I also had the pleasure of attending an author meeting with the lovely Caroline Hardaker and her editor Char March, where I watched in awe as together they carefully grafted away at Caroline’s debut poetry pamphlet, due to be published in October (see candid ‘creatives at work’ shot below!) Far from being a depressing session of hole-picking, we all left feeling inspired, refreshed, and ready to move forward with her beautiful collection (Jamie’s round of G&Ts helped too). In fact, I was so taken by Caroline and her poems that I have since made it my mission to find the perfect cover image for the book: it’s nice to think that I might make a genuine contribution to all the wonderful work going on here.
Speaking of wonderful work (see what I did there?), the team here have recently struck up a friendship with the literary folk of Marsden, who are hoping to put their village on the map as ‘Marsden the Poetry Village’. When they approached us to support them in their first project – to fill the village pubs with poetry books – of course we were more than happy to oblige. Pairing great poetry with great alcoholic (or otherwise) refreshment sounds like a no-brainer to me.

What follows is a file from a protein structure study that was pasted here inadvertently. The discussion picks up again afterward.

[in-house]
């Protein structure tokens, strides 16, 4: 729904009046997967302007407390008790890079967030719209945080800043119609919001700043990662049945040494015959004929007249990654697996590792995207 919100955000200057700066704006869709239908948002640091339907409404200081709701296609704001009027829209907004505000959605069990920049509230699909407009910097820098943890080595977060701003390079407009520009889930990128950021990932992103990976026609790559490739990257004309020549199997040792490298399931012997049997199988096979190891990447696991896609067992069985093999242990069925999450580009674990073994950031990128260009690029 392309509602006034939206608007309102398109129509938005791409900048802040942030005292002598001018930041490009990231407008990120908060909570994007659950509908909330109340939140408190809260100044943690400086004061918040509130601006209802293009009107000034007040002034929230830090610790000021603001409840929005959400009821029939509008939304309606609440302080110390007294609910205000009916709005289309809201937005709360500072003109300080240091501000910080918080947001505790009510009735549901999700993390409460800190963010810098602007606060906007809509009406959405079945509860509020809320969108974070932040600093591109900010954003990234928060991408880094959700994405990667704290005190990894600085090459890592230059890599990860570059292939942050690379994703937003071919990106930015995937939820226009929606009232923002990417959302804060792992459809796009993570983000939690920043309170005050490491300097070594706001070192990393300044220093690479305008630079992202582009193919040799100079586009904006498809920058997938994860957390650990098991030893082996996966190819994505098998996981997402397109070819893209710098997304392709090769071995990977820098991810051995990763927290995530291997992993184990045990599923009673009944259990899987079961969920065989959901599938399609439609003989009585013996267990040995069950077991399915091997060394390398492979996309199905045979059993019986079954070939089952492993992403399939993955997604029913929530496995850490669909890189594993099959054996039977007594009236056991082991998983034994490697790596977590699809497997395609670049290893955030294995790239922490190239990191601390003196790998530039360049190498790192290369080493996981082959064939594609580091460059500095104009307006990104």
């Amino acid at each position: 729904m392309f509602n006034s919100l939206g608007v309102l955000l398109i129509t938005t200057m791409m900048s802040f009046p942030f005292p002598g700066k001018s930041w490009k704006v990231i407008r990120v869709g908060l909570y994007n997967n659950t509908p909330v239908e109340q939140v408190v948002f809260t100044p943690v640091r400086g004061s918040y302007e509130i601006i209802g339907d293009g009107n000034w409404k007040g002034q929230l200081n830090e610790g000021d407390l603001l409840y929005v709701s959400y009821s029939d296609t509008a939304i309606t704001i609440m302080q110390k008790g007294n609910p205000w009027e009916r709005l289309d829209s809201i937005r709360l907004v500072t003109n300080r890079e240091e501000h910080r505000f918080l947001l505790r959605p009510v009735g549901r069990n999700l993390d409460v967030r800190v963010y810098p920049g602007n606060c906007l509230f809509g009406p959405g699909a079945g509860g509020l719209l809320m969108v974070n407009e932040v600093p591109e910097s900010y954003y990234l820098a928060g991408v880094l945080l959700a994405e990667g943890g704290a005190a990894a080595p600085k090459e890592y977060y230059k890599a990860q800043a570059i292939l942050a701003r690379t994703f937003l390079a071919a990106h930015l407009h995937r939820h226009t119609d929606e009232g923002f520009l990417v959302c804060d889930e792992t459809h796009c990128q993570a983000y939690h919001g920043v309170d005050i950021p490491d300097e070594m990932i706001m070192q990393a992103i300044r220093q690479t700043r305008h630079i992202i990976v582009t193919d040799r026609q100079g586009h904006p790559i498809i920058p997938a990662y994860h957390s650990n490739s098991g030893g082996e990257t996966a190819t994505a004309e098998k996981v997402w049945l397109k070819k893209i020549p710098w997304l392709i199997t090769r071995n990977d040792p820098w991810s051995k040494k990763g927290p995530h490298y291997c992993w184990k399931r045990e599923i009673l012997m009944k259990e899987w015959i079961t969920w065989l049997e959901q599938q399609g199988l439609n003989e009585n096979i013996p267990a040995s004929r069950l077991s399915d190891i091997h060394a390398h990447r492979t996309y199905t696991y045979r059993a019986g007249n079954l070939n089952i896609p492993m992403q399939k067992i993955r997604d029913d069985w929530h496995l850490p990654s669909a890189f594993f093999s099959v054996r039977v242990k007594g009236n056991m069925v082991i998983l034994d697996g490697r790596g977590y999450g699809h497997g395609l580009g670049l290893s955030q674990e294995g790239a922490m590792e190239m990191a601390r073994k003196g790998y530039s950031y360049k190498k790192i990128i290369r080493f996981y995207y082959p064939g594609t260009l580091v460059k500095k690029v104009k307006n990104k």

In other news, it seems Jamie has been spending his ‘email holiday’ imagining what it would be like to have fourteen other people who could answer all his emails for him. Only (half) joking. But following on from his ‘Small Press Publishing for Profit’ articles, he’s written a new piece fast-forwarding the Valley Press timeline and envisioning life with a team of fifteen. (Before the masses descend, I’d like to call first dibs on roles #2-#15, please and thank you.) How all the work gets done with a team a quarter of this size is beyond me, but I’m certainly glad Jamie has allowed himself to take a tiny step back for the next fortnight! Here he is at the British Grand Prix, presumably selected as the furthest possible pursuit from literary publishing...